In any legislative session there are moments when the political fog lifts and the true debate emerges. This session it came during the discussions surrounding efforts to pass right-to-work legislation. A bill was recently introduced to bar public employees from collective bargaining. If the point of the legislation was about unions, why not include everyone? Then the light went on, this is not a debate about unions, certainly the law allows unions. This is actually a debate about whether Montana public employees are entitled to the rights of full citizenship.
This legislation would have eliminated for a small number of Montana workers a right -- the right to collectively bargain. Every citizen in Montana has the right, by law, to organize. There are those in the Legislature who consider this an inconvenient right. They explain that it is messy to allow labor representatives to bargain against the taxpayer and unions don’t always allow for political decision making. Yes, the right of workers to bargain with their employers is sometimes inconvenient. Just like the right of free speech, the right to nondiscrimination and oh, yes the right to bear arms. That’s how rights are. As a society we grant them to show or citizens that they are full participants in this democracy. But then along comes legislation, based on the belief, that if you care for the elderly, protect our safety, plow our roads, teach our children or preserve our heritage and wildlife then you have not achieved the right to form a union. Your neighbor who fixes your car, or serves you a cocktail, or keeps your power on, they have jobs of entitlement, so they are allowed to collectively bargain.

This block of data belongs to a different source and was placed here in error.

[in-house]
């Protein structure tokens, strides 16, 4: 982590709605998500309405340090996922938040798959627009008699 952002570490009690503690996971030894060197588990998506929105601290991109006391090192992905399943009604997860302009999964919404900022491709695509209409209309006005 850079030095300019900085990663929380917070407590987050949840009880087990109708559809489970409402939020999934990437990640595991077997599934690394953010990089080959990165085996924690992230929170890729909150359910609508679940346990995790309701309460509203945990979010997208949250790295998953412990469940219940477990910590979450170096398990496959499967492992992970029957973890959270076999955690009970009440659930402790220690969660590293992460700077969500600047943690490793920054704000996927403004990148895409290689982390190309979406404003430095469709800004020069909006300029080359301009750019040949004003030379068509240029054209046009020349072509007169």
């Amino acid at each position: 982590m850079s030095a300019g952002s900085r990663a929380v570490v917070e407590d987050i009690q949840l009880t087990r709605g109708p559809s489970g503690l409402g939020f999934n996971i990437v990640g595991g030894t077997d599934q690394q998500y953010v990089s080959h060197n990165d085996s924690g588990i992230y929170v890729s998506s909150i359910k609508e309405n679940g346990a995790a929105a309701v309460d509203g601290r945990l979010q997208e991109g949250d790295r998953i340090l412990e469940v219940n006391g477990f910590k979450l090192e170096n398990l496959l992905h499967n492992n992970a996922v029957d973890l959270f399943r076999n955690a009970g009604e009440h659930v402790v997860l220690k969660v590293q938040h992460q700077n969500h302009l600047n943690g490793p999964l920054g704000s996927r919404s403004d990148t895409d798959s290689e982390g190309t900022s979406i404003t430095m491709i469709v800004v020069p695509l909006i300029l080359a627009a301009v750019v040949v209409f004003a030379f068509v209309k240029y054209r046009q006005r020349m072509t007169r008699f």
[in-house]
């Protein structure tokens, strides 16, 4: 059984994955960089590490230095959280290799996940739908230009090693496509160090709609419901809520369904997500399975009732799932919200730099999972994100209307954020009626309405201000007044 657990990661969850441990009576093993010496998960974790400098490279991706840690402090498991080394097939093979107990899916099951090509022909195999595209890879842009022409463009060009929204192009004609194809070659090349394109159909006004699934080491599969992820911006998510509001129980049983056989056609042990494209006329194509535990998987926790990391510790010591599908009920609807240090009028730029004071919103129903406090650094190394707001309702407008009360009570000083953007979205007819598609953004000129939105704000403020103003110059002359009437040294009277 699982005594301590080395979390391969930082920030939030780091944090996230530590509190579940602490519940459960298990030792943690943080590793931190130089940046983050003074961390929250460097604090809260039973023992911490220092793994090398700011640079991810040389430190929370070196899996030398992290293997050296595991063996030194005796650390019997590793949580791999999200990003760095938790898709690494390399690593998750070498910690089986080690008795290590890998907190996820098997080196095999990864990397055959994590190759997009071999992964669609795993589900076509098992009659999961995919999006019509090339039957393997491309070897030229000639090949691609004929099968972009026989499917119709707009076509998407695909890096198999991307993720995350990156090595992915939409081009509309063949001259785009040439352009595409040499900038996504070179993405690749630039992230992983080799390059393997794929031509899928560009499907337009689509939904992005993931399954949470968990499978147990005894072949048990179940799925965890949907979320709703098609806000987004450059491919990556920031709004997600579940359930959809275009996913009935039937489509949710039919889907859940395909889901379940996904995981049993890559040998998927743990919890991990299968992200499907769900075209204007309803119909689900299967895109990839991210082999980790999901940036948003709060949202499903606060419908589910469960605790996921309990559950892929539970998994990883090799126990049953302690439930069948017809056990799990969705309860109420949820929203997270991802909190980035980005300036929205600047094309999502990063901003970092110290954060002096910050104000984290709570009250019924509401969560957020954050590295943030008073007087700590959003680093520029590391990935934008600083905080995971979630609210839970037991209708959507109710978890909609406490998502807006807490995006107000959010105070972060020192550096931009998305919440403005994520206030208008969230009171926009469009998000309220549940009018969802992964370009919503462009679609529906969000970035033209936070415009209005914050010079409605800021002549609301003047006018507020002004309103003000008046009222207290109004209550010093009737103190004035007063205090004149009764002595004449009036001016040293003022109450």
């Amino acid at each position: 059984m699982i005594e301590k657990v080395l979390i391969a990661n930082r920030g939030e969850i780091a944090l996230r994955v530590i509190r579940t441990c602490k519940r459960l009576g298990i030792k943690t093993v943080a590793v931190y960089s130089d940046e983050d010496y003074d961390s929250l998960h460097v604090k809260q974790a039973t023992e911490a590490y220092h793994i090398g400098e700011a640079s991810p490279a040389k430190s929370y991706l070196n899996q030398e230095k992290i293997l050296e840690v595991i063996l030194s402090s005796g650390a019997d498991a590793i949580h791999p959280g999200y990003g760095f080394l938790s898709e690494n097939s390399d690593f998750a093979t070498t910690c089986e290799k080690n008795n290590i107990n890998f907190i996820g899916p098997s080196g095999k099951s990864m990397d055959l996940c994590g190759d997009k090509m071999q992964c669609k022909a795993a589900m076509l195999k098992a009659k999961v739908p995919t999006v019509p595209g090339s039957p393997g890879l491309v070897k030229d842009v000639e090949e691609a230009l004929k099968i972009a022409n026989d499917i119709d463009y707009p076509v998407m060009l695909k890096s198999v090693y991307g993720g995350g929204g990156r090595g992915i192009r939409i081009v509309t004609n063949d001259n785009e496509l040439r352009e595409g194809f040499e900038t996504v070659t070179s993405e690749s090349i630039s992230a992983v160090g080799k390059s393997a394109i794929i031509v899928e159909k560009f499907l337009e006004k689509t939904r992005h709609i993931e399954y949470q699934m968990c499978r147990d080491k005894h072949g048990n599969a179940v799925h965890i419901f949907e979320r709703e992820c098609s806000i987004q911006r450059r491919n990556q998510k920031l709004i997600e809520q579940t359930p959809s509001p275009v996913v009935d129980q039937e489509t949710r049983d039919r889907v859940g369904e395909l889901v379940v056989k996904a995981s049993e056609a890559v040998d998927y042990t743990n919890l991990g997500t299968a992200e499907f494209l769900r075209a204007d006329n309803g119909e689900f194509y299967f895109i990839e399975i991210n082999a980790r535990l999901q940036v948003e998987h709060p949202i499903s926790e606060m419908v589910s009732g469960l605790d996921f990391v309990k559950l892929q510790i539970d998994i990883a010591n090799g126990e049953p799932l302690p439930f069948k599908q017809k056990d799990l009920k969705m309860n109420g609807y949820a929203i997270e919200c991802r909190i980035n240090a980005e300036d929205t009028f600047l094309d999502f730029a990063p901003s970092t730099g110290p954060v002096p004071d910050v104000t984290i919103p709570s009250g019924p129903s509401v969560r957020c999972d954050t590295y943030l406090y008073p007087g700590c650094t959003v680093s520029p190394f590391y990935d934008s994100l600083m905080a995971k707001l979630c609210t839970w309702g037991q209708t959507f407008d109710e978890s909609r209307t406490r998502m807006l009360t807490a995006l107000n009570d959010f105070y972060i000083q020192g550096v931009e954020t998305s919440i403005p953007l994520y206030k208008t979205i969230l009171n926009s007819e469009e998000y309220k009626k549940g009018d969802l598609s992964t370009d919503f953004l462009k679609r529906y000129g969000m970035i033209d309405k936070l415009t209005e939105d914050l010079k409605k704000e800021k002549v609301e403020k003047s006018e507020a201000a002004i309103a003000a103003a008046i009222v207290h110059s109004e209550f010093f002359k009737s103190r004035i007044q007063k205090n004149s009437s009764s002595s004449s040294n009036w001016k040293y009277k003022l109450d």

So much legislation this session has been about who is entitled and who is not. And so far it has gone like this: The tax code should favor the wealthy; the school system should concentrate on the gifted and those who can afford it. We must help the oil boom counties in eastern Montana but the unemployment problems of Lincoln, Madison, or Silver Bow can wait. Our tribal friends may have treaty rights but they should not be recognized.
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In the coming 45 days we will be considering and debating my legislation, House Bill 249. This bill encompasses Gov. Bullock’s Healthy Montana plan, which expands needed health care to 70,000 working Montanans. The debate against Medicaid expansion is centered on the belief that the program is simply increased welfare for the undeserving. Setting aside the cost we all pay for expensive emergency room care, forgetting the economic health and safety of our hospitals, ignoring the consequences to our Montana families, and failing to recognize the faces of individuals in need seems to be the only way anyone could oppose such legislation. Many conservative Republican governors across this nation choose to care for their citizens and expand their states Medicaid program. Their ideological commitment is undoubtedly the same as the conservative members of our legislature, but their degree of compassion may prove to be greater.
This next half of the session we will make a choice between two strikingly different Montanas. One is a state where we fence out our neighbors, are suspicious of our tribes, resent our government, punish our workers, alienate our poor, ignore our sick, and favor those who are deemed entitled. And the other is a state that lives up to our constitution, values all its citizens and their contributions, provide opportunity for all willing to try, rejoices in diversity and takes great pride in its culture of compassion. Is this a Montana where we bring all our citizens along in a positive blue sky agenda, or a Montana that pushes into the dark, selfish pools of suspicion and envy? Which Montana will we be?
-- Montana Rep. Pat Noonan. D-Butte, is a fourth-term legislator representing House District 74 and Healthy Montana bill sponsor.